Walking to a Long Island Rail Road station by myself on the sunny, unseasonably warm October morning after closing on my new condo, I cried, just a little. It was a visceral reaction, and I embraced it. In a state of semi-disbelief, I was proud to finally own a tiny slice of New York City, the gorgeous, strange, magical, dirty, inspiring metropolis I’ve always called home — much as I assume my parents had felt 20 years earlier; and my grandparents had in the 1930s, when they bought the six-family Brooklyn building (for a cool $8,000, mind you) my mother and I would spend our childhoods in; and my great-grandparents had in the 1950s, when they bought their Brooklyn house after arriving in America only one year prior.
When I announced on Facebook that I had purchased my first home, it was understandably met with various forms of “How?” by my peers. The New York real estate game is comically intense; Brooklyn has become the least affordable housing market in the United States. I’ve never made a salary close to six figures, and I come from a working-class, Sunday coupon–collecting family, but I’ve been fortunate enough to spend the majority of my adult years living in my parents’ home on the Brooklyn–Queens border, just a few blocks from my new apartment. I’ve been working since I was 15, and my mom always advised me to save as much as I could stand. I listened, even when that meant living at home instead of on the NYU campus (“Where are you going?” “When will you be home?” “Shouldn’t you be studying?”) for four torturous, thrifty years.
Becoming a homeowner was simply something that I was going to do; there was no “might” or “maybe” in the equation, just a shaky sense of the timeline. Three generations of my family had done it with the bare minimum of expendable income, so there was no question I could as well, especially without children of my own to worry about. I won’t say that I was inspired by them or that I owed it to my family; I’m not that sentimental. I just didn’t want to be a renter for the rest of my life, and I didn’t intend on leaving New York in the long term.
So I started putting my savings in an account I labeled “Emmy’s House Fund” when I was 20; in my LiveJournal (lol) at the time, I wrote, “I WILL be a homeowner by 30.” I missed the deadline by a few years — I’ll blame that on a year spent in London, which put a dent in my savings — and I’d envisioned a house with two floors and a sprawling, grassy yard, instead of a two-bedroom condo with an outdoor concrete slab shared by four units. But I’ll get there someday.
Amid the throes of the Great Williamsburg Revival of the early ‘00s, I’d felt simultaneously resentful and in awe of the transformation of this neighborhood — one my family felt was so unsafe in the ‘80s that they were hesitant to even drive through it. More than a decade later, I now harbor similar feelings about the gentrification of Bushwick, Williamsburg’s friendly, cheaper neighbor, where my parents and I all grew up.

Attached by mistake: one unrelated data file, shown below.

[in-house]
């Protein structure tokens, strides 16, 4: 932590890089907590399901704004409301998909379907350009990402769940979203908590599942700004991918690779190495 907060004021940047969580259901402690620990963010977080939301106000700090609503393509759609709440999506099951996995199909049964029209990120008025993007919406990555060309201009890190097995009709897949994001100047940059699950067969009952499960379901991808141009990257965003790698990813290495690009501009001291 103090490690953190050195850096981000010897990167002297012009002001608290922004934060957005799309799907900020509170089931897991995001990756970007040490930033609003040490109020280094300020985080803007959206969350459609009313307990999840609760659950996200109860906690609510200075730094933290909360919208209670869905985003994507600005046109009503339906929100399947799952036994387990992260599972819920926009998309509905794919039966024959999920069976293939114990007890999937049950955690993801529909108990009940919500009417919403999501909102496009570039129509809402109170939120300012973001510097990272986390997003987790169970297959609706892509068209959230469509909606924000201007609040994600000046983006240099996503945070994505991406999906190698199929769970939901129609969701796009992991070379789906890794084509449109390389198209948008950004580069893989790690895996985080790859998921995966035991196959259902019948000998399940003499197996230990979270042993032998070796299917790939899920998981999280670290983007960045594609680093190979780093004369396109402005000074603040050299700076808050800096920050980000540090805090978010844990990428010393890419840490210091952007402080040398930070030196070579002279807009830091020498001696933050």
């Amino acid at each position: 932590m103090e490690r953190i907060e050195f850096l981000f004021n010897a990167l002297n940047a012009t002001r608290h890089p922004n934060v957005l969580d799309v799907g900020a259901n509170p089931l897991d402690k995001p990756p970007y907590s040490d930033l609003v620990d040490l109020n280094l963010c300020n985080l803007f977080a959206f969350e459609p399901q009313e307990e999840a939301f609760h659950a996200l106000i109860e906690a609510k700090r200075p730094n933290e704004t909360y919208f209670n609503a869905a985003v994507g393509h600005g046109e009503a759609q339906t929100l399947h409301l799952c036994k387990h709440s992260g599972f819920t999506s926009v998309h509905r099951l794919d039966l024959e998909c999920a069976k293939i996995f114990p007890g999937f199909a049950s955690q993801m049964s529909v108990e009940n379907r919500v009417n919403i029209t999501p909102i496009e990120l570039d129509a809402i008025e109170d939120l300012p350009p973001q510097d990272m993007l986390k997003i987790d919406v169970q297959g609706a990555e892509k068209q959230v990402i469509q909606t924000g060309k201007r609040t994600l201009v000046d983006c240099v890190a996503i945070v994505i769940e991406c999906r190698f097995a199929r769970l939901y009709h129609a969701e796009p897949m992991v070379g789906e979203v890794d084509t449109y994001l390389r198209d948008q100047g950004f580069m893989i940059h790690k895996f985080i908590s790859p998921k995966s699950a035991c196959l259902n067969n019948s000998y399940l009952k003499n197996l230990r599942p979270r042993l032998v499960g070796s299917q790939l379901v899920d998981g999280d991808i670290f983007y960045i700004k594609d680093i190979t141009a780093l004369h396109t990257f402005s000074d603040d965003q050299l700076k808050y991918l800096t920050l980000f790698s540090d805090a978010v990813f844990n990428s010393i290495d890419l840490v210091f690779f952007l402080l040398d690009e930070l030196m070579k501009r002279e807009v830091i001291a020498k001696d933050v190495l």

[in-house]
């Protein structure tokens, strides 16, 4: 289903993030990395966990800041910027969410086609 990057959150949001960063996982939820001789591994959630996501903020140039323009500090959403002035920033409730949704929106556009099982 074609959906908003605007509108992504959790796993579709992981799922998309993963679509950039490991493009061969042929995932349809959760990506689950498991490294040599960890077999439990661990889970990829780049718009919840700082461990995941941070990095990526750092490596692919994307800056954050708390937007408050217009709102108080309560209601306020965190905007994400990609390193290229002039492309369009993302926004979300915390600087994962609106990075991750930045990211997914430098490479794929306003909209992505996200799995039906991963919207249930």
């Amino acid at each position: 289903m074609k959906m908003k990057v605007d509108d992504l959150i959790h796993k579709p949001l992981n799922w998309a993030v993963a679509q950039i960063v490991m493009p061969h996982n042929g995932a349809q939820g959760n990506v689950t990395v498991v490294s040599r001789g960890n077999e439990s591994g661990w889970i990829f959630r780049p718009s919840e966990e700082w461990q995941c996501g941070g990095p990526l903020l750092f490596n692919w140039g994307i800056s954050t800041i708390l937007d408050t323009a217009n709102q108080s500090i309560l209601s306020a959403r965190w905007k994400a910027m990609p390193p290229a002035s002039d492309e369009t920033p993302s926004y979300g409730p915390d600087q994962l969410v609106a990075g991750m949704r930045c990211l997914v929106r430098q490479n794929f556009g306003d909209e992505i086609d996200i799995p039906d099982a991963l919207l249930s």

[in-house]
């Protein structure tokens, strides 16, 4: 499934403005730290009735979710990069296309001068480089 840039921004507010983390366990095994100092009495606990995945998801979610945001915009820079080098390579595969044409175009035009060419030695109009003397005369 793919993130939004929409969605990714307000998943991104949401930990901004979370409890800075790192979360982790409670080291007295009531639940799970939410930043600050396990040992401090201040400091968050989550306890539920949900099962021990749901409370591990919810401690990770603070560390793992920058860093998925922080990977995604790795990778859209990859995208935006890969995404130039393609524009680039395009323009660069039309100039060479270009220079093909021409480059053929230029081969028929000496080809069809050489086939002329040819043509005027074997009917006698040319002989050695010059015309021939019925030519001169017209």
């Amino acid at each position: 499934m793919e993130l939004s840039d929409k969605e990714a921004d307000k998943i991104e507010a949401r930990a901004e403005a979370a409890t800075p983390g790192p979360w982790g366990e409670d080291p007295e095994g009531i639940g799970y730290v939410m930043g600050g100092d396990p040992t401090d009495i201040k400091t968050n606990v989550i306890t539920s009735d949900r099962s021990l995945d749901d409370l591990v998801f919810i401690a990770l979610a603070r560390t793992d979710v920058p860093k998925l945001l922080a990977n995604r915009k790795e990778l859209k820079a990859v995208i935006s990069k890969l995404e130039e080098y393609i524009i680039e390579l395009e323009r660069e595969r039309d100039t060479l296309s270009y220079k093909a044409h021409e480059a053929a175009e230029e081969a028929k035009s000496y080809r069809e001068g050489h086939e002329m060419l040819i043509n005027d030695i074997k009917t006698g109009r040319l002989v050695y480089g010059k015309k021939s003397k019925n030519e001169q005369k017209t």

It’s tough to get excited about (mostly white) young people with extra cash moving in, staking a claim to a neighborhood whose history and culture they didn’t create, with little self-awareness that their choices might eventually push out families who’ve worked hard to carve out a life, who didn’t come here on a quest of self-discovery, who have no plan B. This is especially difficult to come to grips with when some of the people being pushed out are your friends and your family, and their home is your home.
And this is not, of course, ignoring the reality that I come from a working-class white family made up mostly of Italian immigrants and first-generation Americans, while the displacement that comes with gentrification often disproportionately affects lower-income people of color. In the blocks surrounding where I grew up, where vibrant Puerto Rican and Dominican cultures once thrived, salsa and merengue music booming during front-stoop barbecues, an air of sterilization has set in. I also often wonder what has happened to the younger, but now elderly, friends of my grandparents who never owned their homes.
I’ve found myself living inside the quintessential gentrification dilemma.
It’s also impossible, however, to ignore the beauty in the metamorphosis of warehouse-laden, desolate, high-crime neighborhoods into not only safer and more livable, but electric destinations — including the supposedly seventh-coolest in the world (how are these calculations made, again?) — where Beyoncé has been spotted eating pizza and episodes of Girls are filmed. Every day there seems to be a charming new shop, studio, or DIY space that of course I’m going to take advantage of (and ignore swelling feelings of alienation over) as a thirtysomething who has to walk only a few blocks to get there. I’ve found myself living inside the quintessential gentrification dilemma; and in New York, as with everything in this city, the extremity of it all borders on ludicrous.